Stacy Rosenbaum, Ph.D.


Conservation & Science


Davee Center for Epidemiology and Endocrinology


Adjunct Scientist


Ph.D. – Biological Anthropology, University of California-Los Angeles

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Stacy is a biological anthropologist interested in the evolutionary origins of social behavior. Her dissertation research focused on paternal care and the relationship between wild adult male mountain gorillas and the young animals in their social group. She is an assistant professor in the Department of Anthropology at the University of Michigan, where she studies social behavior and endocrinology in gorillas (in Rwanda), baboons (in Kenya), and humans (in the Philippines).

Stacy is active in science education and outreach. She enjoys teaching children and adults alike about the importance of field science, what we can learn from studying great ape behavior, and how everyone can contribute to conservation of endangered species and habitats.


  • Eckardt W, Stoinski TS, Rosenbaum S, Umuhoza MR, & Santymire R. 2016. Characterizing stress physiology in Virunga mountain gorillas. Conservation Physiology, 4, cow029.
  • Rosenbaum S, Hirwa JP, Silk JB, Vigilant L, & Stoinski TS. 2016. Infant mortality risk and paternity certainty are associated with postnatal maternal behavior toward adult male mountain gorillas. PLoS One, DOI: 10.1371/journal.pone.0147441.
  • Rosenbaum S, Vecellio V, & Stoinski TS. 2016. Observations of severe and lethal coalitionary attacks in wild mountain gorillas. Scientific Reports, 6, 37018.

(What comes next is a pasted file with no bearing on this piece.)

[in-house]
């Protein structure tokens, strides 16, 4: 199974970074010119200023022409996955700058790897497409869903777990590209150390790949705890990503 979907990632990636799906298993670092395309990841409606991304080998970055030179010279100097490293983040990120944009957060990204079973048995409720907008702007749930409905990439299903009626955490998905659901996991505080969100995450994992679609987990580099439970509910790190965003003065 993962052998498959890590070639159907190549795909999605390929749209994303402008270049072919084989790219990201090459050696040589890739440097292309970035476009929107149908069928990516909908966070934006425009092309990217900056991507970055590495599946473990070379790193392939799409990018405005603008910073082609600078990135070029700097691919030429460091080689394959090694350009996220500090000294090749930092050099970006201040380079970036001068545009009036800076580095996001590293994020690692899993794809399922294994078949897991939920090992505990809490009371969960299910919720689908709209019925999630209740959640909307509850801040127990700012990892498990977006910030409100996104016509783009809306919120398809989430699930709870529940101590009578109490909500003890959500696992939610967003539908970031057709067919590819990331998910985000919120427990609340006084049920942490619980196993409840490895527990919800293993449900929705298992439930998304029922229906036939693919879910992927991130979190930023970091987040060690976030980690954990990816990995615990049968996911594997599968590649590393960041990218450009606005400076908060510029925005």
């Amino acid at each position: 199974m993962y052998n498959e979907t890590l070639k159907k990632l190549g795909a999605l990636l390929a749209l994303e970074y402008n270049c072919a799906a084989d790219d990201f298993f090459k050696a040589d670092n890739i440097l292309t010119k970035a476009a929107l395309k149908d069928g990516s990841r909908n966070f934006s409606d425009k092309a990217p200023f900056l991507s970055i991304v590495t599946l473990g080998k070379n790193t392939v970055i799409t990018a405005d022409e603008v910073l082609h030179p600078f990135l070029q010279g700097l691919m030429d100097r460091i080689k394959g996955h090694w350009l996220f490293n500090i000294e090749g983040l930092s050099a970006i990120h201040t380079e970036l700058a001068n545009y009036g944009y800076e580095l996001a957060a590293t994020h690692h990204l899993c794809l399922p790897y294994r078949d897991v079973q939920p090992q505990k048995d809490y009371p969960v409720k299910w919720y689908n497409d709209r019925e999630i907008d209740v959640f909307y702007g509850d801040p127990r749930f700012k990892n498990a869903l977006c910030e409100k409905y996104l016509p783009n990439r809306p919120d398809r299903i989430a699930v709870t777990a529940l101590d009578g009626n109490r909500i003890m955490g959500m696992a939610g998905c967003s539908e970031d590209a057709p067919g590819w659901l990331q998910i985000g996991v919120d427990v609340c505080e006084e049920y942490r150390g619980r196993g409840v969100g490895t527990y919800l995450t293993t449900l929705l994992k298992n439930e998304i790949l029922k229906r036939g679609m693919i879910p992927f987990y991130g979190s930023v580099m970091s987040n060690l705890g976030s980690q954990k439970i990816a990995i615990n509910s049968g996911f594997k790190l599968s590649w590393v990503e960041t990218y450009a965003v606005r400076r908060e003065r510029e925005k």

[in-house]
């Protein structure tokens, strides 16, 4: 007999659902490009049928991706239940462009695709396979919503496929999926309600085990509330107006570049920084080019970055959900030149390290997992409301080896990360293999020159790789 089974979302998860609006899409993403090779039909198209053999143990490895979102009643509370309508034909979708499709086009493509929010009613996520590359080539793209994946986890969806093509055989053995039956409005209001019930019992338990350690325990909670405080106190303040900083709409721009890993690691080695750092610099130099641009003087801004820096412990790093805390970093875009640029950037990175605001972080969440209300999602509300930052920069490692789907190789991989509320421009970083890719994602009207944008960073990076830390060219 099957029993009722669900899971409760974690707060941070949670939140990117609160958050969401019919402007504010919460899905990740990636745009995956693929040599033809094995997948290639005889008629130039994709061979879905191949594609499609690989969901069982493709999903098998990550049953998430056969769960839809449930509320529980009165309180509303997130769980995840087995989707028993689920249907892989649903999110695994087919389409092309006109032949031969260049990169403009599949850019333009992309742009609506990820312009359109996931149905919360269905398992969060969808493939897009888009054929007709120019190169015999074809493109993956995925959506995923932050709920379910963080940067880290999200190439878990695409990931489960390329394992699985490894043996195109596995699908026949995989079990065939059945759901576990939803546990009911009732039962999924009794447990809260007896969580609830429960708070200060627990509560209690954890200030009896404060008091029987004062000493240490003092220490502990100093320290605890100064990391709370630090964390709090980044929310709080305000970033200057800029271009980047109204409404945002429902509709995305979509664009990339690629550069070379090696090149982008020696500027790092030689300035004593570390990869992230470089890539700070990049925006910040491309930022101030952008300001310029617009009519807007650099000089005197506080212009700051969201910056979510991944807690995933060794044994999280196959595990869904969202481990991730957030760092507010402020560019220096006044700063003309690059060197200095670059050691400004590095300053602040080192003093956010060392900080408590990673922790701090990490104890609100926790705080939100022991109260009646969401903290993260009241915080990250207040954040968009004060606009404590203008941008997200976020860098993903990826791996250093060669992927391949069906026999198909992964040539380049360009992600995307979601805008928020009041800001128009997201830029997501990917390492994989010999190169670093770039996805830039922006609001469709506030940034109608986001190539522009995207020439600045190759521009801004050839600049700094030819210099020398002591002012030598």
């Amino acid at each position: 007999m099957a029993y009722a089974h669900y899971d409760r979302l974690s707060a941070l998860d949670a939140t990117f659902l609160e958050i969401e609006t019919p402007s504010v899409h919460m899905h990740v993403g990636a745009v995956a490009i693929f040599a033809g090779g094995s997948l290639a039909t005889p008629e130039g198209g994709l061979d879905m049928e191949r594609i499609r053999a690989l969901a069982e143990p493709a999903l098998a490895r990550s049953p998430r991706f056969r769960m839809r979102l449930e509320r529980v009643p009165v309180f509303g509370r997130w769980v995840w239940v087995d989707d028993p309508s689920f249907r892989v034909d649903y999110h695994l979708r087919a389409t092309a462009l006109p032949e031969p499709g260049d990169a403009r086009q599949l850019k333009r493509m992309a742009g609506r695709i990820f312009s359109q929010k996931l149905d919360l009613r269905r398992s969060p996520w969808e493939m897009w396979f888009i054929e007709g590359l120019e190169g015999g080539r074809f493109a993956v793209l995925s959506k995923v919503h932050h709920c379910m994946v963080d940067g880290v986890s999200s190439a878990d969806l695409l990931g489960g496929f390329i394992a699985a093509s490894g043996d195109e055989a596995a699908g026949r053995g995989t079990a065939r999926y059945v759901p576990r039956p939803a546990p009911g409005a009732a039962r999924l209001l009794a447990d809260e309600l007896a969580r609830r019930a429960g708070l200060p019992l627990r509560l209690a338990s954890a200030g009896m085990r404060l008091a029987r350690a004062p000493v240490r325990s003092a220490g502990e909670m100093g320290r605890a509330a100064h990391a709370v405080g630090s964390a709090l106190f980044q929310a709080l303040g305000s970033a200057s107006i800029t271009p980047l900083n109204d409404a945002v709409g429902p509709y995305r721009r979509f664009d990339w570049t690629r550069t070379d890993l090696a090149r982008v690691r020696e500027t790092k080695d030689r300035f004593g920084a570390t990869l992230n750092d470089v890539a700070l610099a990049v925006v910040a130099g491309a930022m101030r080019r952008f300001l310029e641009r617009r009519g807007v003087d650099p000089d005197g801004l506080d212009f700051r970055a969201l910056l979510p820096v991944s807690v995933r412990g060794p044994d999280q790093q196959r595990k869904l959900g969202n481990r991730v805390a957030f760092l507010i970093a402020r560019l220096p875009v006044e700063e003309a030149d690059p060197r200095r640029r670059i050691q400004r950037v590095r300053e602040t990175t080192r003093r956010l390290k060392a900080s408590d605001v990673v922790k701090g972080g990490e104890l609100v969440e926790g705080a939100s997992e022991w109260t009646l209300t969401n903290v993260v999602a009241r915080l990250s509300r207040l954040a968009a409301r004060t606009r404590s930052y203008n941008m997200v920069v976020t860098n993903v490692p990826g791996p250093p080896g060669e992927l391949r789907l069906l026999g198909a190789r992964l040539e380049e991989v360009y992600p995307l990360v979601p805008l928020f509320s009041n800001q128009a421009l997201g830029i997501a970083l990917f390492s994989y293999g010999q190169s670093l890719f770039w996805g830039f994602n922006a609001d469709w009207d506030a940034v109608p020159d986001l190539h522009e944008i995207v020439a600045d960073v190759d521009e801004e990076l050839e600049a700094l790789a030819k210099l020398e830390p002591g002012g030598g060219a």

• Rosenbaum S, Hirwa JP, Silk JB, & Stoinski TS. 2016. Relationships between adult male and maturing mountain gorillas persist across developmental stages and social upheaval. Ethology, 122, 134-150.
  • Rosenbaum, S., Maldonado-Chaparro, AA., Stoinski, T.S.   2015. Group structure predicts variation in proximity relationships between male-female and male-infant pairs of mountain gorillas (Gorilla beringei beringei). Primates, 1–12.
  • Rosenbaum S, Hirwa JP, Silk JB, Vigilant L, & Stoinski TS. 2015. Male rank, not paternity, predicts male–immature relationships in mountain gorillas, Gorilla beringei beringei. Animal Behaviour 104, 13–24.
  • Rosenbaum S, Silk JB, & Stoinski TS. 2011. Male-immature relationships in multi-male groups of mountain gorillas. American Journal of Primatology, 71, 1-10.
  • Stoinski TS, Rosenbaum S, Ngaboyamahina T, Vecellio V, Ndagijimana F, & Fawcett K. 2009. Patterns of male reproductive behavior in multimale groups of mountain gorillas: examining theories of reproductive skew. Behaviour, 146, 1193-1215.
  • Stoinski TS, Vecellio V, Ngaboyamahina T, Ndagijimana F, Rosenbaum S, & Fawcett K. 2009. Proximate factors influencing dispersal decisions in male mountain gorillas. Animal Behaviour 77, 1155-1164.